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Nonpharmacological Versus Pharmacological Treatments for Adult Patients With Major Depressive Disorder


Gartlehner, G., Gaynes, B. N., Amick, H. R., Asher, G. N., Morgan, L., Coker-Schwimmer, E. J., ... Lohr, K. (2015). Nonpharmacological Versus Pharmacological Treatments for Adult Patients With Major Depressive Disorder. (Comparative Effectiveness Review, No. 161; No. 15(16)-EHC031-EF). Rockville, Maryland: Agency of Healthcare Research and Quality (AHRQ).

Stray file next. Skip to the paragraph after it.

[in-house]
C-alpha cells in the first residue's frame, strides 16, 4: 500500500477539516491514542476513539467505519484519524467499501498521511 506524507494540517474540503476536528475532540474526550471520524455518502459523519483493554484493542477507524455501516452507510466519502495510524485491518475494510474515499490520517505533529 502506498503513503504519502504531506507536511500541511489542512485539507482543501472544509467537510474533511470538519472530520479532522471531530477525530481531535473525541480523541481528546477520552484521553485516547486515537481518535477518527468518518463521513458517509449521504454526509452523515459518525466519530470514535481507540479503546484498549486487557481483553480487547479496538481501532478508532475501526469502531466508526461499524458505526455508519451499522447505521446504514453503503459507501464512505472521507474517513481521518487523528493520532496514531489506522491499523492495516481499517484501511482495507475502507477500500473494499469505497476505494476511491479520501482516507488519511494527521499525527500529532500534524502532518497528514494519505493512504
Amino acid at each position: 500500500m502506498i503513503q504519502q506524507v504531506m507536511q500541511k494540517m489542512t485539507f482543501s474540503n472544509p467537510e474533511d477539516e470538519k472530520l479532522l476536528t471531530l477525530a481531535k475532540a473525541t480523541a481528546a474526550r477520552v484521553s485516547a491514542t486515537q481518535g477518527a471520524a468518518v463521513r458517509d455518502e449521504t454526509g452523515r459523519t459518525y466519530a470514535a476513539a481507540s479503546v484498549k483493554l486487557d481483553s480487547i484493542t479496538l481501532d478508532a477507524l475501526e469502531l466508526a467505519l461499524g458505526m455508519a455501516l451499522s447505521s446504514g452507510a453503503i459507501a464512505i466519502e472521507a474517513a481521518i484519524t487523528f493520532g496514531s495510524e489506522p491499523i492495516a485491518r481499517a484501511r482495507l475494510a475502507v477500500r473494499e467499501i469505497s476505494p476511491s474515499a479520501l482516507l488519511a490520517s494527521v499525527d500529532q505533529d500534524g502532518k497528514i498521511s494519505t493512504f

Major depressive disorder (MDD)1 is the most prevalent and disabling form of depression, affecting more than 16 percent of U.S. adults (lifetime).2 MDD can be characterized as mild, moderate, or severe based on symptom severity, functional impairment, and level of patient distress;1 in clinical trials, these distinctions are typically made by scores on a depressive rating instrument.3 Approximately one-third of patients with MDD are severely depressed,4 which is associated with depression that is harder to treat, as evidenced by more difficulty in achieving treatment response and remission.5 In any given year, nearly 7 percent of the U.S. adult population (approximately 17.5 million people in 2014) experience an episode of MDD that warrants treatment.2 Most patients receiving care obtain treatment in primary care settings,6 where second-generation antidepressants (SGAs) are the most commonly prescribed agents.7 Nonetheless, patients and clinicians may prefer other options, or at least want to be able to consider them. These include psychological interventions, complementary and alternative medicine (CAM) options, and exercise. The psychological interventions used to treat depressed patients include acceptance and commitment therapy, cognitive therapy (CT), cognitive behavioral therapy (CBT), interpersonal therapy, and psychodynamic therapies. Commonly used CAM interventions for the treatment of patients with MDD include acupuncture, meditation, omega-3 fatty acids, S-adenosyl-L-methionine (SAMe), St. John's wort, and yoga. While acupuncture requires a licensed professional for treatment, the other options may be used in conjunction with a trained provider or be self-administered. Exercise covers a broad range of activities; they can be done over varying durations of time and singly, in classes, or in informal groups. About 40 percent of patients treated with SGAs do not respond to initial treatment; approximately 70 percent do not achieve remission during the first-step treatment.8 Those who do not achieve remission following initial pharmacological treatment require a different treatment strategy. Accordingly, various other interventions—such as medication combinations, psychotherapy, or CAM treatments—are options for patients and clinicians.